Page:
“Satiric” is the word you may find floating through other reviews, though that’s not quite right. Satire has a target; irony destabilizes while the why is unclear. Irony arises naturally between characters, in off-the-cuff exchanges. While some of the dialogue can be stiffened by catchphrases like “You name it” and “I can dig it,” this is also often the place where L’Heureux does his most enjoyable work. It’s where readers can hear that wit he’s so known for. Without preamble, a section in “A Few Necessary Questions” begins:
“Are you or are you not a Jew?”
“But I’m a Catholic priest. You know that. Of course I’m not a Jew.”
“We thought you’d say that.”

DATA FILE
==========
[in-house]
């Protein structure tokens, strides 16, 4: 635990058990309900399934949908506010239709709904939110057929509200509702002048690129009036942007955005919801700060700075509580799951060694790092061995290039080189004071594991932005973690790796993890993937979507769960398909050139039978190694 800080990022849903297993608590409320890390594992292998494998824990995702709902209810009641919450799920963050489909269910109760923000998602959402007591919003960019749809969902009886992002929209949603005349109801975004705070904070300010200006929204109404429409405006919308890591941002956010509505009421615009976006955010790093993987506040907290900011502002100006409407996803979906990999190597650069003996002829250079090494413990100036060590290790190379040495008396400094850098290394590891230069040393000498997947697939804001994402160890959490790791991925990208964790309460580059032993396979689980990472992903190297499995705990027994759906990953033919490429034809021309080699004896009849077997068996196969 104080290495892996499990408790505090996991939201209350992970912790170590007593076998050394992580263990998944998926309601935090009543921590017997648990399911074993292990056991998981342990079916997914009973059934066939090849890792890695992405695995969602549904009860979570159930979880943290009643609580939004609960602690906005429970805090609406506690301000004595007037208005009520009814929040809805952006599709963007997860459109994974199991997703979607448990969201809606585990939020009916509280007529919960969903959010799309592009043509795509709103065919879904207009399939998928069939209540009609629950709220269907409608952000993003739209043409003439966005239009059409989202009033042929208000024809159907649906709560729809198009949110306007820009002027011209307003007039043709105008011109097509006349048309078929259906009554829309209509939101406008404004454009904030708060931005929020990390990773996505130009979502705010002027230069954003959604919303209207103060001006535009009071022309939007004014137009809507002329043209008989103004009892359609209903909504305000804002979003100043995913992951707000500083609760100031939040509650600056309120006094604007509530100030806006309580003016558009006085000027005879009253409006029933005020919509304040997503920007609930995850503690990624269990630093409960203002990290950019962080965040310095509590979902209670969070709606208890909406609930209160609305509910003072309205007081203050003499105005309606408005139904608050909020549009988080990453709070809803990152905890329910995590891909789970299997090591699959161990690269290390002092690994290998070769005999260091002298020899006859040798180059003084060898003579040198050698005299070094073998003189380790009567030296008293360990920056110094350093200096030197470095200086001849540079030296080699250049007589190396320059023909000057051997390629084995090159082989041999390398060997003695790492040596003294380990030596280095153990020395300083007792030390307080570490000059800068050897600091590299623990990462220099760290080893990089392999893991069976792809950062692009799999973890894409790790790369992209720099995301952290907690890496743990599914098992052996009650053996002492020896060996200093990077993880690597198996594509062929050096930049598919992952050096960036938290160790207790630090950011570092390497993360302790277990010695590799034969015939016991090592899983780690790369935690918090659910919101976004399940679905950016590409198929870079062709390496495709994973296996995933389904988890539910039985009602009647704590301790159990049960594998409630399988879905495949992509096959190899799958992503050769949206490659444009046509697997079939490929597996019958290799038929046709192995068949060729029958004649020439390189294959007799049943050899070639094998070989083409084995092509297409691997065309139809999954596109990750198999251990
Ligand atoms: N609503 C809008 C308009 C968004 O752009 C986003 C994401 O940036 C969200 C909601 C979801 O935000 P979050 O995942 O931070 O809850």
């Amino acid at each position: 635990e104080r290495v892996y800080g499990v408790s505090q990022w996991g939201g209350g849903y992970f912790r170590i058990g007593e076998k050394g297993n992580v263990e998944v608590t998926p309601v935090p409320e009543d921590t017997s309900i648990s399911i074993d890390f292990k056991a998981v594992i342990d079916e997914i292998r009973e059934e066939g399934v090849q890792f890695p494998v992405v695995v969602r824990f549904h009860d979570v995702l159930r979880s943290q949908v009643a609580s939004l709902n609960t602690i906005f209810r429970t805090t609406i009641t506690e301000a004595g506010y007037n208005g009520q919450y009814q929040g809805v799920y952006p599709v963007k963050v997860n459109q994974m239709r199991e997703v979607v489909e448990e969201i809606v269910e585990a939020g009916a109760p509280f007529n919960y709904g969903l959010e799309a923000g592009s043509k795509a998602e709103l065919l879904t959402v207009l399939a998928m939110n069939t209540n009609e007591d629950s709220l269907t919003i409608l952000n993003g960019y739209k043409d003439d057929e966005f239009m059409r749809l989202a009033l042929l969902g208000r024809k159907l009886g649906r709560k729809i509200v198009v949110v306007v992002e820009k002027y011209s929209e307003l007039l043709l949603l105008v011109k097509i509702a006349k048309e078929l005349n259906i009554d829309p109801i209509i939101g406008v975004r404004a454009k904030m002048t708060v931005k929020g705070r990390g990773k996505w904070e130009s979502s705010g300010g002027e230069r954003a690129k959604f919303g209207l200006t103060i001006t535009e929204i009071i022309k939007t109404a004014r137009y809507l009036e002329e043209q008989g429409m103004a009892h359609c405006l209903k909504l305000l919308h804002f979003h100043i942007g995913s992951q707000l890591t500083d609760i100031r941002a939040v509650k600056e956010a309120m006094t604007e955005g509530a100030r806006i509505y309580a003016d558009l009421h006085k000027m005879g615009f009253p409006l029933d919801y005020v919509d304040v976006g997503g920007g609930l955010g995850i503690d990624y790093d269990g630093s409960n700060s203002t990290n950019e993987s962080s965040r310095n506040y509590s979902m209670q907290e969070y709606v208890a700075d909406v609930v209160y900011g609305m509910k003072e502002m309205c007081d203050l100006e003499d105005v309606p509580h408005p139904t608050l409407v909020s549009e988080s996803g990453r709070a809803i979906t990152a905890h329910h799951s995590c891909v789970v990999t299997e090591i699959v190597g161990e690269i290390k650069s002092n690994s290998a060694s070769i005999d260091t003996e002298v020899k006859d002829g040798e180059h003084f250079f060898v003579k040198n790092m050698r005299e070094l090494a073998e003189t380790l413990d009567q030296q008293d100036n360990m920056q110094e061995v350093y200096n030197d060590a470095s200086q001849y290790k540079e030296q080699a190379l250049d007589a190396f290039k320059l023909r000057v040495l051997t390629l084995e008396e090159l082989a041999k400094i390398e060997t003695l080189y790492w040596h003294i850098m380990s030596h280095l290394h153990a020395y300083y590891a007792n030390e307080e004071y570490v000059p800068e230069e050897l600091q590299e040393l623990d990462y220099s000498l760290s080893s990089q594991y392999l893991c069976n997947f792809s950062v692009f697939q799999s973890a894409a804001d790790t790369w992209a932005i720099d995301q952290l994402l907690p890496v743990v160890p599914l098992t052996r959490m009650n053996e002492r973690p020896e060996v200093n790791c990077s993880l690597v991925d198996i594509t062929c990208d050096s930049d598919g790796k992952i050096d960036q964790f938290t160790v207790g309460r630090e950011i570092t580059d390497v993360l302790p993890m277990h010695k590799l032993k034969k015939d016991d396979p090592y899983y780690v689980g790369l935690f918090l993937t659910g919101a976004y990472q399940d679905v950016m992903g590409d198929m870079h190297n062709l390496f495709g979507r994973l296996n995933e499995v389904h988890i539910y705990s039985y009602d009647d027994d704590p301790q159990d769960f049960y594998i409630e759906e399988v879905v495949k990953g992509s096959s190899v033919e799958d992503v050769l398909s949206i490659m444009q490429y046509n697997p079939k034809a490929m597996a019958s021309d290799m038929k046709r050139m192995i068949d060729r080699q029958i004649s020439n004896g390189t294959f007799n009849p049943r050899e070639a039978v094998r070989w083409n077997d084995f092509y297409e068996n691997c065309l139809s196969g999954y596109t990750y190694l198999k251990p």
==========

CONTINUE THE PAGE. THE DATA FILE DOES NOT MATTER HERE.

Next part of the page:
“Why do you keep protesting? Do you hate the Jews?”
“No. I like them.”
“‘Some of my best friends are Jews.’ Is that what you’re saying? Why do you condescend to them? Is it a cover-up?”
“I don’t know what you want from me.”
“You are a Jew, aren’t you. You’re a Jew who thinks he’s God.”
In this scenario, one voice acts on another, reactive voice. The resulting chemistry creates a realism that is only real for its bizarre, oddly humorous quality. At the heart of the exchange (beyond the fraught question of “Who is a Jew?”) is a more general question of identity, and whether the identity that one claims is their true one. To call oneself a Catholic priest, in L’Heureux’s work, is not necessarily to be sanctified; often, it indicates the exact opposite, and true wisdom takes the guise of the profane.